Few think the problems in Detroit will ease quickly. Most of the cable ad executives surveyed (84%) predicted that their auto revenue will drop or remain flat, while nearly two-thirds (65%) expect them to decline in 2009.

Executives also worried about problems in the financial sector (45% predict a drop in ad revenue), retail (52% expect declines) and the housing market (43% see a slump in real estate and insurance spending).

The economic woes are putting pressure on pricing in most markets. “We are selling more spots than we ever had, but we are selling more for less,” said Mike Zeigler, director of enterprise applications for Cox Media. “Even though our volume continues to increase and we are gaining market share, we are facing revenue challenges in the market,” which Zeigler believes makes the advanced ad platforms even more important.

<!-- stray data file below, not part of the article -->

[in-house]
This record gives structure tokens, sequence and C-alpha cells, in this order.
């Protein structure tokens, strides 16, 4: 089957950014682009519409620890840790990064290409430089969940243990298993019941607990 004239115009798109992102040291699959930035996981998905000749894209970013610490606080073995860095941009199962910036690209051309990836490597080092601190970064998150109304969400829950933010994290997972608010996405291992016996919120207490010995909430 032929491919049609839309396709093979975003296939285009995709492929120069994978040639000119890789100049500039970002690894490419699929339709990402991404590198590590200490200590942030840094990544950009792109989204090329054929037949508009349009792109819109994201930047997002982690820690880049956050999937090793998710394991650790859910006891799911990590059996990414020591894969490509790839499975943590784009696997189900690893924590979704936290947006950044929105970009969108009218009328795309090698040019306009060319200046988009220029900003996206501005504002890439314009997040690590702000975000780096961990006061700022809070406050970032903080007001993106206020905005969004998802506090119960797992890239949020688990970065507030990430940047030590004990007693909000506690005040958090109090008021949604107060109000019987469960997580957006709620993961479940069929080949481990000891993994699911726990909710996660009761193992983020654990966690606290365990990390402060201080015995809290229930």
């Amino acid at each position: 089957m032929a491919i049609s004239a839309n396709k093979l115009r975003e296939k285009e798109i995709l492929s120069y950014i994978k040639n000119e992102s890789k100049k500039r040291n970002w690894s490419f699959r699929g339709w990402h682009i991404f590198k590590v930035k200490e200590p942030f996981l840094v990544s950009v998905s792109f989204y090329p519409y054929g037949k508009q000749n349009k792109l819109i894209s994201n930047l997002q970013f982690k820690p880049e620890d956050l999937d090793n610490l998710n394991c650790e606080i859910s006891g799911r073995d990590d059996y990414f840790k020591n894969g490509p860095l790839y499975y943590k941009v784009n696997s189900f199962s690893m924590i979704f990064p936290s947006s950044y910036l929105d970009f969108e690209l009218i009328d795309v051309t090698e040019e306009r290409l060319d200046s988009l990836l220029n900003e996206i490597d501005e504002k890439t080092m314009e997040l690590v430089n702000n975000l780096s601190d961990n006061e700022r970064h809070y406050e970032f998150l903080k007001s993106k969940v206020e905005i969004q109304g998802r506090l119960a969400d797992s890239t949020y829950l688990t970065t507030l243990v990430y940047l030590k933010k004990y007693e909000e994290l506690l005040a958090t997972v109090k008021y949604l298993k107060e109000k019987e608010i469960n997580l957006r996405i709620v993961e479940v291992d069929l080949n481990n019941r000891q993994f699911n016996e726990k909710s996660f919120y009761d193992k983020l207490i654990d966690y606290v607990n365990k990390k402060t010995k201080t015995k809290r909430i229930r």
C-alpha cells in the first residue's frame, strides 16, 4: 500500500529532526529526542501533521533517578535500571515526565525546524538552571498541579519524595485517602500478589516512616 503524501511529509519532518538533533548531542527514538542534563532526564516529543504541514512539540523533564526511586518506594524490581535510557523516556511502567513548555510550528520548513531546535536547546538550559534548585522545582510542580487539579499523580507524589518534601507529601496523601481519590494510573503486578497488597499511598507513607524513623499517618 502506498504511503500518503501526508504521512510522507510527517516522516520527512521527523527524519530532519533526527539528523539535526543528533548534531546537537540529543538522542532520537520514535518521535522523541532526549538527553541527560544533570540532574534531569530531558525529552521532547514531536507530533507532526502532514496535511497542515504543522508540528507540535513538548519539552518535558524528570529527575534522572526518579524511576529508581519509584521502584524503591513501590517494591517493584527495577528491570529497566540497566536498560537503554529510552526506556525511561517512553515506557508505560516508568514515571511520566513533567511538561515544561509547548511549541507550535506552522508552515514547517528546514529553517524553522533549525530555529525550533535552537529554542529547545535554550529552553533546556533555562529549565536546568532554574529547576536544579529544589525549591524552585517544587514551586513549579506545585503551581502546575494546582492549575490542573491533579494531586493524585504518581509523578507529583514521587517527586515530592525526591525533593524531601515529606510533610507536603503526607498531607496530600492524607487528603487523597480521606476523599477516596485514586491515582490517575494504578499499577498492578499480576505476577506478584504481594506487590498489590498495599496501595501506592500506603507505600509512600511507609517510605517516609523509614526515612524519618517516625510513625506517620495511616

Cable’s success in recent years also makes it more vulnerable. “In most of our markets we continue to gain market share and are now the No. 1 or No. 2 TV outlet,” said Cox Media Eastern region vice president Sharon Frazier. “When you are one of the top billers in the market and advertising is growing very slowly or contracting, it becomes a lot more difficult.”

Still, results vary from region to region. “Problems in the housing markets very much correlate with market performance,” said Comcast Spotlight’s Cuddihy. “Northern California and South Florida, which have had some of the steepest declines in housing prices, have both become tough markets.”

The same is true in Las Vegas. “We’ve been especially hard hit in Las Vegas, which I think has the highest foreclosure rate in the country,” said Shelley Woodrow, general manager of the city’s Cox Media operation. “We’ve seen deep discounting from radio and television,” she added. “Clients are getting presented with deals that they’ve never seen before.”